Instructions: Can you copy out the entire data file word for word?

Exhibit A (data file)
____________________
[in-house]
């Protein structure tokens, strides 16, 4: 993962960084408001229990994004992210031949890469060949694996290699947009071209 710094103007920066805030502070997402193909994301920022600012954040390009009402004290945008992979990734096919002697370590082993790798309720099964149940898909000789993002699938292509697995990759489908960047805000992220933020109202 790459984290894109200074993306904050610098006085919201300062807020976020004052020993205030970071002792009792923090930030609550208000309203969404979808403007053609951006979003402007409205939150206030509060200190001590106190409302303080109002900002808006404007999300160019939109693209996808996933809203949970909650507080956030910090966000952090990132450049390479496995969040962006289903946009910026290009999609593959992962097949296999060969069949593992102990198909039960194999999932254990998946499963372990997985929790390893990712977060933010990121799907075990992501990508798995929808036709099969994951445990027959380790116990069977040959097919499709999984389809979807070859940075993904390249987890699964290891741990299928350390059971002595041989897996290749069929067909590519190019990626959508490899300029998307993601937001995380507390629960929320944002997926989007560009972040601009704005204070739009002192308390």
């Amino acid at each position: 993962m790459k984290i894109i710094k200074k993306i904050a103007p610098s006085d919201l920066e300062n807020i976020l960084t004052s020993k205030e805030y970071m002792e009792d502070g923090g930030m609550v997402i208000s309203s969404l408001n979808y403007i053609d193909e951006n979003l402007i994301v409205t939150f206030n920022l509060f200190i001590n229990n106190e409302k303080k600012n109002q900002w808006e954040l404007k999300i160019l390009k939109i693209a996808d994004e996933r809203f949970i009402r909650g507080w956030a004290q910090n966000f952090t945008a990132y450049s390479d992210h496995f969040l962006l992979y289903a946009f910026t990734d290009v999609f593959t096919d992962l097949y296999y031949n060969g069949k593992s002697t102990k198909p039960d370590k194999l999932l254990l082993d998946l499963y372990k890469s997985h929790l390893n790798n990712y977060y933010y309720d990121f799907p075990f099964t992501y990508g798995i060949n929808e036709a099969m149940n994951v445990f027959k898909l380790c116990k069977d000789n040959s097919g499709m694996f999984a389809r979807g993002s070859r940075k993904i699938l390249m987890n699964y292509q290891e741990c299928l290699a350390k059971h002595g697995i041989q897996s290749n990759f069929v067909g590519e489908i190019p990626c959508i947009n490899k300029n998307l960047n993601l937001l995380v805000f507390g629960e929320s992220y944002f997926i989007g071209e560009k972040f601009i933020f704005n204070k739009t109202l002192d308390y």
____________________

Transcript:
[in-house]
């Protein structure tokens, strides 16, 4: 993962960084408001229990994004992210031949890469060949694996290699947009071209 710094103007920066805030502070997402193909994301920022600012954040390009009402004290945008992979990734096919002697370590082993790798309720099964149940898909000789993002699938292509697995990759489908960047805000992220933020109202 790459984290894109200074993306904050610098006085919201300062807020976020004052020993205030970071002792009792923090930030609550208000309203969404979808403007053609951006979003402007409205939150206030509060200190001590106190409302303080109002900002808006404007999300160019939109693209996808996933809203949970909650507080956030910090966000952090990132450049390479496995969040962006289903946009910026290009999609593959992962097949296999060969069949593992102990198909039960194999999932254990998946499963372990997985929790390893990712977060933010990121799907075990992501990508798995929808036709099969994951445990027959380790116990069977040959097919499709999984389809979807070859940075993904390249987890699964290891741990299928350390059971002595041989897996290749069929067909590519190019990626959508490899300029998307993601937001995380507390629960929320944002997926989007560009972040601009704005204070739009002192308390």
């Amino acid at each position: 993962m790459k984290i894109i710094k200074k993306i904050a103007p610098s006085d919201l920066e300062n807020i976020l960084t004052s020993k205030e805030y970071m002792e009792d502070g923090g930030m609550v997402i208000s309203s969404l408001n979808y403007i053609d193909e951006n979003l402007i994301v409205t939150f206030n920022l509060f200190i001590n229990n106190e409302k303080k600012n109002q900002w808006e954040l404007k999300i160019l390009k939109i693209a996808d994004e996933r809203f949970i009402r909650g507080w956030a004290q910090n966000f952090t945008a990132y450049s390479d992210h496995f969040l962006l992979y289903a946009f910026t990734d290009v999609f593959t096919d992962l097949y296999y031949n060969g069949k593992s002697t102990k198909p039960d370590k194999l999932l254990l082993d998946l499963y372990k890469s997985h929790l390893n790798n990712y977060y933010y309720d990121f799907p075990f099964t992501y990508g798995i060949n929808e036709a099969m149940n994951v445990f027959k898909l380790c116990k069977d000789n040959s097919g499709m694996f999984a389809r979807g993002s070859r940075k993904i699938l390249m987890n699964y292509q290891e741990c299928l290699a350390k059971h002595g697995i041989q897996s290749n990759f069929v067909g590519e489908i190019p990626c959508i947009n490899k300029n998307l960047n993601l937001l995380v805000f507390g629960e929320s992220y944002f997926i989007g071209e560009k972040f601009i933020f704005n204070k739009t109202l002192d308390y």